We could stop right here and make a good sermon on how to live as citizens of a heavenly kingdom in earthly realms.
But that’s not what I want to focus on. How they responded to this situation holds the key, I believe, to understanding why God saved Peter and not James.
Let’s read that text again in the NIV…
Daniel 3:16–18 (NIV) — 16 Shadrach, Meshach and Abednego replied to him, “King Nebuchadnezzar, we do not need to defend ourselves before you in this matter. 17 If we are thrown into the blazing furnace, the God we serve is able to deliver us from it, and he will deliver us from Your Majesty’s hand. 18 But even if he does not, we want you to know, Your Majesty, that we will not serve your gods or worship the image of gold you have set up.”
I think maybe they let us peek into their little prayer meeting, revealing what they must have prayed.
Oh, God, we know you are able to deliver us from the King’s hand: nothing is impossible for you. Our fate is in your hands, not his. But even if not, no matter what, we will trust you.
Our boys did not see God as a genie in a bottle you rubbed every time you needed a miracle. They allowed for God to just be God; they allowed the LORD, in his sovereignty and providence, to let them perish if he so chose...
This was NOT a lack of faith, but an abundance in understanding of who God is and how he works.
I believe that was the Spirit of the prayer meeting the early church had for Peter and James.
God is SOVEREIGN and he works PROVIDENTIALLY in all things to accomplish his will. I know those are churchy, lofty, theological words, but over the next few weeks we’ll try and unpack them.
Getting a better grasp of who God is and how he works (as much as we are able!) is important. It takes us out of the shallows and into the deep things and helps keep us from making faith mistakes.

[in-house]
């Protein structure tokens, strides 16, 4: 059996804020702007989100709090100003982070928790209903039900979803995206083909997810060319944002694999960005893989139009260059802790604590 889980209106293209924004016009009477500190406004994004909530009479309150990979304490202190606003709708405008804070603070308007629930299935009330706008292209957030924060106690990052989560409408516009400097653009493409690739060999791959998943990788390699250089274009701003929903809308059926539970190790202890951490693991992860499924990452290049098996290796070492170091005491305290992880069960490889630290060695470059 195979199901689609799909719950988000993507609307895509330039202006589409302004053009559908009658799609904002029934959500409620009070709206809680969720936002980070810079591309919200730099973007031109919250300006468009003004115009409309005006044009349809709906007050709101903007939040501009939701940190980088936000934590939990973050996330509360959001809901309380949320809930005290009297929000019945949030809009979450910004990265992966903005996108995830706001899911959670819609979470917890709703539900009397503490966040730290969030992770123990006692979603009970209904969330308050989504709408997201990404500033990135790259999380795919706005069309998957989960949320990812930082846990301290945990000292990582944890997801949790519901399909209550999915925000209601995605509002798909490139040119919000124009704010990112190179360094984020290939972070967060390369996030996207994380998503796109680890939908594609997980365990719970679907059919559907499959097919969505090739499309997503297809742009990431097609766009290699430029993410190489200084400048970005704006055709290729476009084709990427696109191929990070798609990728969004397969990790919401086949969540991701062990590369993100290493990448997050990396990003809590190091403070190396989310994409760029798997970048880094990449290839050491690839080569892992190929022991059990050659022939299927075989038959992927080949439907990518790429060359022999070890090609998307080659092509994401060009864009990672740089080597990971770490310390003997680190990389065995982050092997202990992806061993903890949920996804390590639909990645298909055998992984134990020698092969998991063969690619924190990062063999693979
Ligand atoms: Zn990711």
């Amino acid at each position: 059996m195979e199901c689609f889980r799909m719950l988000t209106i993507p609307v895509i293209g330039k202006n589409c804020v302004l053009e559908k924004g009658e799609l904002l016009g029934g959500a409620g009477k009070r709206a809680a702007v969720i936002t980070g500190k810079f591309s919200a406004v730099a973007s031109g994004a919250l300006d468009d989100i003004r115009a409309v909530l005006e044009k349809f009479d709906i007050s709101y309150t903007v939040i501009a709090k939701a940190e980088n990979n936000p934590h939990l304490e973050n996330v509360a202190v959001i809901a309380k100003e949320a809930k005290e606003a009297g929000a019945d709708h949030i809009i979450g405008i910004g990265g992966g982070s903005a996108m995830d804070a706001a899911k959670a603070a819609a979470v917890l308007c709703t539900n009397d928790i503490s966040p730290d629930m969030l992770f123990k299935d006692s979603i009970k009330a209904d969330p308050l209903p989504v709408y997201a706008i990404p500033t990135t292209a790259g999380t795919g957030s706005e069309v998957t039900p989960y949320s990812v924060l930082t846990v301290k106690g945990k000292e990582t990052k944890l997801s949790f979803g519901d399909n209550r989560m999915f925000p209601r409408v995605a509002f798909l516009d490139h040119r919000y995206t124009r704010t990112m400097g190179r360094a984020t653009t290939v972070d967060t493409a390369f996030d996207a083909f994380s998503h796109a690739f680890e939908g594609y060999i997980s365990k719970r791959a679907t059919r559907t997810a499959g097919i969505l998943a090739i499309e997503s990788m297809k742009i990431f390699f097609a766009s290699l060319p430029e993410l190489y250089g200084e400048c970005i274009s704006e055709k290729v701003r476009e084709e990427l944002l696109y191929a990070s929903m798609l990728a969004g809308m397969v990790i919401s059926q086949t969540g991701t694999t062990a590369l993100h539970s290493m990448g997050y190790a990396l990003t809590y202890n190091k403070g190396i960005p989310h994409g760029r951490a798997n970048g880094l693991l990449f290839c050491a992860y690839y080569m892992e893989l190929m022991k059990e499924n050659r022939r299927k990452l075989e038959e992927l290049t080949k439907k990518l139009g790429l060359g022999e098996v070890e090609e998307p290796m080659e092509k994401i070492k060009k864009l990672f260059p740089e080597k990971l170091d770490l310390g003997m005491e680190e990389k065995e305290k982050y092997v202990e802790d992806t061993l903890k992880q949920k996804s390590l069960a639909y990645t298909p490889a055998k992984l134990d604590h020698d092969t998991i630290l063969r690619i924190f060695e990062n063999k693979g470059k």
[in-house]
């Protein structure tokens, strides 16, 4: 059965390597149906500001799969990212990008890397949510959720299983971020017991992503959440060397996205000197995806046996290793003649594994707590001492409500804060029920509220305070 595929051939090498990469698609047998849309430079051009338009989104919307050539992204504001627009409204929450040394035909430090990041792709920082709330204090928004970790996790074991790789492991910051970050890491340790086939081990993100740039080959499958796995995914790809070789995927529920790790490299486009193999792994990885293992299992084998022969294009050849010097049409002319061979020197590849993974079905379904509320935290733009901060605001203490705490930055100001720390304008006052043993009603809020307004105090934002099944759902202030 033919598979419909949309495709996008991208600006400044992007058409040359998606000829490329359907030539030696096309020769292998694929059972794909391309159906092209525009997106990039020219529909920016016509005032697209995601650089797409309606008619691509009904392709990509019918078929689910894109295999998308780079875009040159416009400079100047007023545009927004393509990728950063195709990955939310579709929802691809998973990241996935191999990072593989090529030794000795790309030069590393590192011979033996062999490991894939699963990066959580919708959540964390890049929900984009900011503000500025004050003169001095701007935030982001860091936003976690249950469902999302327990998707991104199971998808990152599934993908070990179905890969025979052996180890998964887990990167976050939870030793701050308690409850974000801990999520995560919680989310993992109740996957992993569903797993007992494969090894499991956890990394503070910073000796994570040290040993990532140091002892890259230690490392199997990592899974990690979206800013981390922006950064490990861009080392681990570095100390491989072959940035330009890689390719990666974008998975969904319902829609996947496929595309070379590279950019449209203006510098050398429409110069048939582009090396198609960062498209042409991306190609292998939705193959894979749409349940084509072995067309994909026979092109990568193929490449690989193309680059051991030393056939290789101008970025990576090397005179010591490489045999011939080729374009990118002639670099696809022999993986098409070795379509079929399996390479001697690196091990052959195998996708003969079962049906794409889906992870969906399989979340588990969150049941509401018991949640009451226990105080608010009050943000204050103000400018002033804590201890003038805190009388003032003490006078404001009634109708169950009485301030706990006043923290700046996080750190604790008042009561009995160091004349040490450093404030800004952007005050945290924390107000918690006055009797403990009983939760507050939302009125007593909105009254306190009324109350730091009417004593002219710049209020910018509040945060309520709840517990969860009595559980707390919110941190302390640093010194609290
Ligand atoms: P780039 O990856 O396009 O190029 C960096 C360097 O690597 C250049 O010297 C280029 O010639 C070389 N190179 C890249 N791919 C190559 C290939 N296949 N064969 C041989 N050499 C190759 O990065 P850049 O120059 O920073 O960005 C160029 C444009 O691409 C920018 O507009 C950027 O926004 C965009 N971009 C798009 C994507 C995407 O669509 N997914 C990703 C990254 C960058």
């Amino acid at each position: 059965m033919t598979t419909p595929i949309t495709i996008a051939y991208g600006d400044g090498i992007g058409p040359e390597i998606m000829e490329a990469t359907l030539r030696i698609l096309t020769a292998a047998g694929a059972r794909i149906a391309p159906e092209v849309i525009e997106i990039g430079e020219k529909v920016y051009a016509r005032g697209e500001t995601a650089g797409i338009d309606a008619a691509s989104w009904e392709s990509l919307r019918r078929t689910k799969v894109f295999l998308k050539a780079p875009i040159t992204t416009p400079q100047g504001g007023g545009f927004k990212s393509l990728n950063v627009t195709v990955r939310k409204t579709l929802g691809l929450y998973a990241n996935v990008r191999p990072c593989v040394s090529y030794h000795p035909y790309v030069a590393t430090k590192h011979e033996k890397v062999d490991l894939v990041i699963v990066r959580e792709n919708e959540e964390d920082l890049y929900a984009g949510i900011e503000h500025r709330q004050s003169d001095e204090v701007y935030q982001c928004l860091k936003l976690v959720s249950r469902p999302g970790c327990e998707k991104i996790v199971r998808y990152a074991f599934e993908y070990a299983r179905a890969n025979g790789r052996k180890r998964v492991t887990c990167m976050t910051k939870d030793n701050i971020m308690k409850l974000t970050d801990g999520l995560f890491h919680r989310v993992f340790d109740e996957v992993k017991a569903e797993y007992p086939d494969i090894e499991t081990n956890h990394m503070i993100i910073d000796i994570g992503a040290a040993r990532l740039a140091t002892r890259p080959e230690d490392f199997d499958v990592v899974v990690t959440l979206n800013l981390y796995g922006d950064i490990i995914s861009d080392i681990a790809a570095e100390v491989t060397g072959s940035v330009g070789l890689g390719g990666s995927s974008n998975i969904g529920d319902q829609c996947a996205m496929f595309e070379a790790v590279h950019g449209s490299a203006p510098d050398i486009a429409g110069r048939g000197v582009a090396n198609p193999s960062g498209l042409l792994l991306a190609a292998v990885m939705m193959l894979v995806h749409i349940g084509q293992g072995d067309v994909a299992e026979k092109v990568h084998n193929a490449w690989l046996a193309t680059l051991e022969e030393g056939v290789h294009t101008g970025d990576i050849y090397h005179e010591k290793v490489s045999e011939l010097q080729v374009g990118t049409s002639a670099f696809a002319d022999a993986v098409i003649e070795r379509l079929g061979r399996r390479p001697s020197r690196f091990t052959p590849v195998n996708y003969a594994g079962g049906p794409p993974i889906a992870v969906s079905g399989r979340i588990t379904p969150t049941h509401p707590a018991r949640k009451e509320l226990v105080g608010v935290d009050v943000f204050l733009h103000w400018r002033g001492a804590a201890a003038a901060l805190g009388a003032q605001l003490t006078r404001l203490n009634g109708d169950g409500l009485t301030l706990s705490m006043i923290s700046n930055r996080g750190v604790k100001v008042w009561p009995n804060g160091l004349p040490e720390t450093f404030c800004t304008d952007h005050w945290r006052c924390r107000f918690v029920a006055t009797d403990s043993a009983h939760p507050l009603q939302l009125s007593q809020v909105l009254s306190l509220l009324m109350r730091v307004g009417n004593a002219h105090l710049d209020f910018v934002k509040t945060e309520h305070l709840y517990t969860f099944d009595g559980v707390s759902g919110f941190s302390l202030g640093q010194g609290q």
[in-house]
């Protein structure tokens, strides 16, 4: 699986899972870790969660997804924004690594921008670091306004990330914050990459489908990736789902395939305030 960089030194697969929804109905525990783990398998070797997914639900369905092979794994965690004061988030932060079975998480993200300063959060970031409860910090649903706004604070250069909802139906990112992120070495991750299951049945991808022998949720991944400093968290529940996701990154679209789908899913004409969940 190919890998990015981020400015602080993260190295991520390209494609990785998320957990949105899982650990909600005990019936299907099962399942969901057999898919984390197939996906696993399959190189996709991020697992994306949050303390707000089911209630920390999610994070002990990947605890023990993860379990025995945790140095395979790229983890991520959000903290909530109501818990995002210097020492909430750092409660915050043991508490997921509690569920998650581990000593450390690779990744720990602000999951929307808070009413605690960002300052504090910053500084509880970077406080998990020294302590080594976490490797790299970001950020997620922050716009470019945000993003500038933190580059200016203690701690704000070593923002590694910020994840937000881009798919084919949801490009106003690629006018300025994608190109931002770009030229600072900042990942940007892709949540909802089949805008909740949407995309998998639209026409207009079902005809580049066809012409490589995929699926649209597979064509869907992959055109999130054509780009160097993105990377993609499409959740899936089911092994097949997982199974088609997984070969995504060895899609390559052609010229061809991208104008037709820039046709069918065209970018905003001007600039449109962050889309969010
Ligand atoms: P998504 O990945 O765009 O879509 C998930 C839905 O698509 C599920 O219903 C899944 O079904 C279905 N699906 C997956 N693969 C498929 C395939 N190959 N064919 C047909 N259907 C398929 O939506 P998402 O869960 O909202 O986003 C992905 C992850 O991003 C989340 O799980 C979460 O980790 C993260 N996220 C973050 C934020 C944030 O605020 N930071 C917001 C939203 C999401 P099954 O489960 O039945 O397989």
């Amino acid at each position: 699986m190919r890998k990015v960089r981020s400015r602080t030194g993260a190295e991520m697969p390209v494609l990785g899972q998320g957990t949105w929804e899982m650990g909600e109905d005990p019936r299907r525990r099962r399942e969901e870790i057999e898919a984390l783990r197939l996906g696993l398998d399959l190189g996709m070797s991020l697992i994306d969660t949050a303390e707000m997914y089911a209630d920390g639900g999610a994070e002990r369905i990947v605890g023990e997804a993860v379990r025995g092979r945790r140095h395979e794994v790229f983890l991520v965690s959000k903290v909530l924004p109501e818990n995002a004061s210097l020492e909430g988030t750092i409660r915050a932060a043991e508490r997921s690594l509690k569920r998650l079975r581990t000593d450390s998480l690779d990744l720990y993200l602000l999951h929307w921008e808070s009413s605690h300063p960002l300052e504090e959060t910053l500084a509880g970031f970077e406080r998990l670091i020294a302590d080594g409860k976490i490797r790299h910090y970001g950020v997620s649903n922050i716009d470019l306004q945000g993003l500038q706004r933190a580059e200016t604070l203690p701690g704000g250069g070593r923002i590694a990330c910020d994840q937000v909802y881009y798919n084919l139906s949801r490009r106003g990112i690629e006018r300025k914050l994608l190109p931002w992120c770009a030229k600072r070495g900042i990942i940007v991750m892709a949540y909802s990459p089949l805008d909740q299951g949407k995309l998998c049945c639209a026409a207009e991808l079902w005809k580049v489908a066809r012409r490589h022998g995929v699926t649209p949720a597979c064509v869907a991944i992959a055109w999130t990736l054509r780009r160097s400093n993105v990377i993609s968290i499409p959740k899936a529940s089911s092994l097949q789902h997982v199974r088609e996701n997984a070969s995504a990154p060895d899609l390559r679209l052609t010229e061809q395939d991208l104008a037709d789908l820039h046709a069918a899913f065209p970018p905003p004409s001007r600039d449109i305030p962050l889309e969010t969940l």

Conclusion: [Bryan Chapell tells the story of a Christian miner who was injured at a young age and became an invalid who spent his time watching through a window from his bed as life passed him by. He watched as men his own age prospered, raised families, and had grandchildren. As he watched, his body withered, his house crumbled, and his life wasted away.
One day when the bedridden miner was quite old, a younger man came to visit him. “I hear that you believe in God and claim that he loves you. How can you believe such things after all that has happened to you? Don’t you sometimes doubt God’s love?”
The old man hesitated and then smiled. “Yes, it is true. Sometimes Satan comes calling on me in this fallen-down house of mine. He sits right there by my bed where you are sitting now. He points out my window to the men I once worked with who are still strong and active, and he asks, ‘Does Jesus love you?’ Then Satan casts a jeering glance around my tattered room as he points to the fine homes of my friends across the street and asks again, ‘Does Jesus love you?’ Then, at last, Satan points to the grandchild of a friend of mine—a man who has everything I do not—and Satan waits for the tear in my eye before he whispers in my ear, ‘Does Jesus really love you?’ ”
“And what do you say when Satan speaks to you that way?” asked the young man.
The old miner said, “I take Satan by the hand. I lead him in my mind to a hill far away called Calvary. There I point to the thorn-tortured brow, to the nail-pierced hands and feet and to the spear-wounded side. Then I say, ‘Satan, you tell me … doesn’t Jesus love me!’ ”
One thing we will ultimately get out of this series (if I can pull it off) is how the sovereignty and providence of God come together to demonstrate a love for us that overshadows and outdoes anything we could possibly face in this life. So that the question is not “Why didn’t God heal me or save me?” But “Why did God love me so much?”
Romans 5:6–8 (CEV) — 6 Christ died for us at a time when we were helpless and sinful. 7 No one is really willing to die for an honest person, though someone might be willing to die for a truly good person. 8 But God showed how much he loved us by having Christ die for us, even though we were sinful.
How did things turn out for our three men? Does it matter?
We’ll come back to it later. Those guys have more to show us.